A stingy man
A stingy man
Long long ago, there lived a rich but stingy man in a town.
He forced his wife to cut down their living expenses strictly.
He told her not to waste money and checked every household expense.
He had never helped those who were in need.
In the end his wife was disappointed in him and left home.
The man and their two sons, Taro and Jiro, had to live by themselves.
One day, the man went out on business.
Before leaving, he said to his two sons,
“I’ll be back soon.
Please take care of things while I’m gone,”
“Listen, I’ll tell you something important.
I have some deadly poison in the closet in my room.
I’m afraid the air from the poison could make you ill.
In the worst case, it could kill you.
Keep in mind, don’t enter the room. Understand?”
The boys looked at each other, and then answered in concert.
“Yes, Dad, we understand. Don’t worry about that.”
After their father left home, the boys were away from the dangerous room at first.
But soon they were overcome with the curiosity to see the poison.
“Why don’t you go to Dad’s room to see what’s in it?
Let’s fan away the poisonous air, so that the air won’t reach us,” said Taro.
“All right,” said Jiro.
They kept fanning with their folding fans and fearfully sneaked into their father’s room.
“Fan harder, Jiro,”
said Taro, and he opened the sliding door of the oshi-ire, a built-in closet for storing things.
He found a strange pot there.
“This must be it,”
he said, and put it on the tatami carefully.
He gazed at it for sometime, and then,
“I want to know what’s in it. Jiro, fan much harder,”
“Don’t uncover it. It’s pretty dangerous!”
Jiro tried to make him give up.
“Don’t worry. Keep fanning,” said Taro.
Jiro, sitting by Taro, kept fanning with all his efforts.
Taro dared to take off the lid.
There was nothing but some brown powder in it.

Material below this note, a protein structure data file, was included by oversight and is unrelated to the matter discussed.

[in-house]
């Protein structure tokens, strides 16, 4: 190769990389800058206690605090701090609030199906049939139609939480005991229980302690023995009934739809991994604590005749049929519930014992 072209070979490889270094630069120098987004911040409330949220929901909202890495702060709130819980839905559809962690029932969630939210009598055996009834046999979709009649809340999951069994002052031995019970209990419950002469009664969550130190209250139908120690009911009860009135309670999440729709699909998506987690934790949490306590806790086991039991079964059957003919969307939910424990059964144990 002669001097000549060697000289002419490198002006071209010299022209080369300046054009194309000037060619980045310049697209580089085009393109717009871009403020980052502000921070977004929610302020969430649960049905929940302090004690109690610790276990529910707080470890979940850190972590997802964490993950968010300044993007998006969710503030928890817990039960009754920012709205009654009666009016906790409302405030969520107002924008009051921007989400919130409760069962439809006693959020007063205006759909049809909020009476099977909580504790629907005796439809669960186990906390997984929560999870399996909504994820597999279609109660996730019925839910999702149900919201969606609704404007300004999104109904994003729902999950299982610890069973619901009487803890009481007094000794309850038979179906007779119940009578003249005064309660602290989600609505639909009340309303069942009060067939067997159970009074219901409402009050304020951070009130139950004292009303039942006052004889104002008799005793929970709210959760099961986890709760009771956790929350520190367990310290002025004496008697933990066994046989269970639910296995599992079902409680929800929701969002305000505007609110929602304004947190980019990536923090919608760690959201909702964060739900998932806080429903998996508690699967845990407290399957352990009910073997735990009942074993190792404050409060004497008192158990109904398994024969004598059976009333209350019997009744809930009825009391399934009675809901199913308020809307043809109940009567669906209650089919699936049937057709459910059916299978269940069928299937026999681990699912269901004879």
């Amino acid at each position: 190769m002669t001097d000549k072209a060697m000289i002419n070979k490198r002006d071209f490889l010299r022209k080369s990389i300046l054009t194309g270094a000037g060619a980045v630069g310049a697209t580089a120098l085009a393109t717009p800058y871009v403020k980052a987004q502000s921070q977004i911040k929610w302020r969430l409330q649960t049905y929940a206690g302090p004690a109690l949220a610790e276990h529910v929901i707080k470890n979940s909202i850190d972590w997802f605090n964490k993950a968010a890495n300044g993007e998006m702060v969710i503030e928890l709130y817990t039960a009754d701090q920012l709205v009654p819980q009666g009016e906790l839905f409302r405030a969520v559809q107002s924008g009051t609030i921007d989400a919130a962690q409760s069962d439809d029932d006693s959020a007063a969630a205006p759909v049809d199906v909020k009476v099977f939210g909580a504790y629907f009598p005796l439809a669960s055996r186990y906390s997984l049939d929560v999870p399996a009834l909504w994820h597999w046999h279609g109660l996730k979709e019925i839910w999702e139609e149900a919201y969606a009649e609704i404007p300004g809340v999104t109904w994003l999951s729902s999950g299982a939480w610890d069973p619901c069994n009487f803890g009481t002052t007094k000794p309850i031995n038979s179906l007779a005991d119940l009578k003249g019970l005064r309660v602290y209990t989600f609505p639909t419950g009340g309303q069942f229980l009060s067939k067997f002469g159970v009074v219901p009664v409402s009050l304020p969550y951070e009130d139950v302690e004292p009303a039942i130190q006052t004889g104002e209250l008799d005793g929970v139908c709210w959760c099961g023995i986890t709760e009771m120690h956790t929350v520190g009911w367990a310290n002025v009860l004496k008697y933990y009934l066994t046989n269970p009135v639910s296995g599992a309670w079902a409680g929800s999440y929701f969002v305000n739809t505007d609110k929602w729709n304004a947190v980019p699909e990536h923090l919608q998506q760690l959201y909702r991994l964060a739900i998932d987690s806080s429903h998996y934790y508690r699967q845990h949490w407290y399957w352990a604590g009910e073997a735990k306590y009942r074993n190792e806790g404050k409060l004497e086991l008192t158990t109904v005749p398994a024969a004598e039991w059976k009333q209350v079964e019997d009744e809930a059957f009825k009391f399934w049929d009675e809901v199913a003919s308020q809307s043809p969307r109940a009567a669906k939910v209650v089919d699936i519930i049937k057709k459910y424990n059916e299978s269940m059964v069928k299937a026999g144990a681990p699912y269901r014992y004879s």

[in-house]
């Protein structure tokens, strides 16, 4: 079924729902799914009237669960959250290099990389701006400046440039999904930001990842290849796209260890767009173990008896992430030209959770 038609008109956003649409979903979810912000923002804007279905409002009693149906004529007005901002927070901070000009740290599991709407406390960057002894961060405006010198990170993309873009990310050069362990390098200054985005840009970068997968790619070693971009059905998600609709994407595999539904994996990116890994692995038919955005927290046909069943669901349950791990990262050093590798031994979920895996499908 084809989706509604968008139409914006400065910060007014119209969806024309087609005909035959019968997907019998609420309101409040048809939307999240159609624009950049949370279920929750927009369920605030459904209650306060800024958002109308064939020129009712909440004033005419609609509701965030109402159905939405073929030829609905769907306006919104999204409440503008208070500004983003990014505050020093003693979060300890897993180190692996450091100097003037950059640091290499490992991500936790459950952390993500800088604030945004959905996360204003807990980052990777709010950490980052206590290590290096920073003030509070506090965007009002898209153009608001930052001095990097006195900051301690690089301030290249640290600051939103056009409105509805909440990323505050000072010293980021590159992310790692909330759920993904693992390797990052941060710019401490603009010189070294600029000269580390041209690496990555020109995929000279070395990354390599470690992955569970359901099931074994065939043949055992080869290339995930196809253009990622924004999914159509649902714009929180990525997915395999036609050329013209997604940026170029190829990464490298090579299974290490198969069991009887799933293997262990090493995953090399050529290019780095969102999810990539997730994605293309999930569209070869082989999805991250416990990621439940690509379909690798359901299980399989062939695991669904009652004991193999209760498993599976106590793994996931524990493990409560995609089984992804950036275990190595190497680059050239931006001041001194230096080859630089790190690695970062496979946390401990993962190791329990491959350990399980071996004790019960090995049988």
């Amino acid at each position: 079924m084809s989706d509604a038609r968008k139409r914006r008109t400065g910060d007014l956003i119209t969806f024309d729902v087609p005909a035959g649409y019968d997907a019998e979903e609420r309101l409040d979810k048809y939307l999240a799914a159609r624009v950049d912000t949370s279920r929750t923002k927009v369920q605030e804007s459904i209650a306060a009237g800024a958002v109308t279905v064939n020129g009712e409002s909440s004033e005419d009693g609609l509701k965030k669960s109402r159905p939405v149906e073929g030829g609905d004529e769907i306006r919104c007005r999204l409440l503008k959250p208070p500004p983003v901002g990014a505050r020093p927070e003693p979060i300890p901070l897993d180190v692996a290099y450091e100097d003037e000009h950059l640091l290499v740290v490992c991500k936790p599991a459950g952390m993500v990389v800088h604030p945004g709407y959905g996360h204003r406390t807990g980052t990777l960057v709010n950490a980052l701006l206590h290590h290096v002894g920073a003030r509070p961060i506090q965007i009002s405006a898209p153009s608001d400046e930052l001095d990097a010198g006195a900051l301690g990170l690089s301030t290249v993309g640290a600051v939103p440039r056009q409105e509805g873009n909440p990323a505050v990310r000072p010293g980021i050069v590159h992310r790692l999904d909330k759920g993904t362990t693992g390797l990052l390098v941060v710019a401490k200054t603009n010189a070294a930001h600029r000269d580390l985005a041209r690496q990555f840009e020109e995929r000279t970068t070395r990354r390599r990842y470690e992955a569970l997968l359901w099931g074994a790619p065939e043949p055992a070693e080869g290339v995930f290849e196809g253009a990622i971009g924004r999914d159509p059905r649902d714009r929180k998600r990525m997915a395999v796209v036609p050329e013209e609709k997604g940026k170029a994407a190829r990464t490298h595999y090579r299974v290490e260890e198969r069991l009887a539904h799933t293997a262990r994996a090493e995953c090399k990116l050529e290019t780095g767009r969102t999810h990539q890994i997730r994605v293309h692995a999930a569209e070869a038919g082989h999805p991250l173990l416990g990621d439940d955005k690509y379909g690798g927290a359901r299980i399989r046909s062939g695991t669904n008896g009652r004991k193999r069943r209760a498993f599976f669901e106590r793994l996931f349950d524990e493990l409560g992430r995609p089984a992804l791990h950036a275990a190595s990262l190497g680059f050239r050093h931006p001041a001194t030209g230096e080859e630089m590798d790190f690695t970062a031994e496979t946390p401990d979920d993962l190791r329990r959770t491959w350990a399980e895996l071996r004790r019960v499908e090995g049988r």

He picked a bit with his two fingers and licked it.
It must be sugar.
I’ve heard it’s so expensive that ordinary people can never get it.
Maybe our father has saved money for this, and told us a lie to keep us away from the sugar pot,”
and then he declared loudly.
“I’ll lick it!”
Taro licked his index finger first, and put it into the pot.
He licked the sugar off it contentedly.
“Good! Sweeter than chestnuts!”
Gazing at Taro’s face, Jiro stopped fanning, and licked sugar after Taro
“Very good! Sweeter than sweet potatoes.”
They enjoyed licking the sugar again and again until it was gone.
“If our father knows we licked all the sugar, he will get angry and kill us.
We have to get out of this situation…okay, I have an idea.”
He walked to the alcove, pulled the wonderful hanging scroll on the wall, and tore it apart.
Jiro was surprised to see it, and said,
“Don’t do that!
That’s Dad’s favorite.
He will get much more furious with it.”
“Don’t worry. Now your turn.
All you have to do is break his teacup on the table.
That’s also his favorite,”
Jiro went outside with the teacup in his hand, and dropped it on a garden rock.
It was broken into several pieces.
He picked them up and put them on the table.
The man came home in a few hours, and found Taro and Jiro in his room crying.
When the two boys noticed their father enter the room, they started crying more loudly.
“What’s up, guys?” he asked.
“I’ve torn the scroll on the alcove in this room as I wrestled with Jiro.
I threw him to that corner.
But my own force drove me to the alcove.
That was your favorite, wasn’t it?”
said Taro with tears.
“Sorry, Dad, when Taro threw me, my leg touched the table and your tea cup was broken,”
said Jiro, he was also crying.
Then Taro said,
“We thought we could only make up by killing ourselves.
You’ve told us about your poison.
We talked and decided that we should take poison to die before your return.”
Then the two chanting together,
“We took poison a bit, but we couldn’t die.
We took it more, but we’re still alive.
What should we do? What should we do?”
Chanting, the boys ran away.
Their father took a look at the sugar pot and found it totally empty.
He ran after them crying,
“You, rascal! I’ll show you what I can do! Wait! Wait!”
But there’s no reason to scold them because he was the one who had told a lie.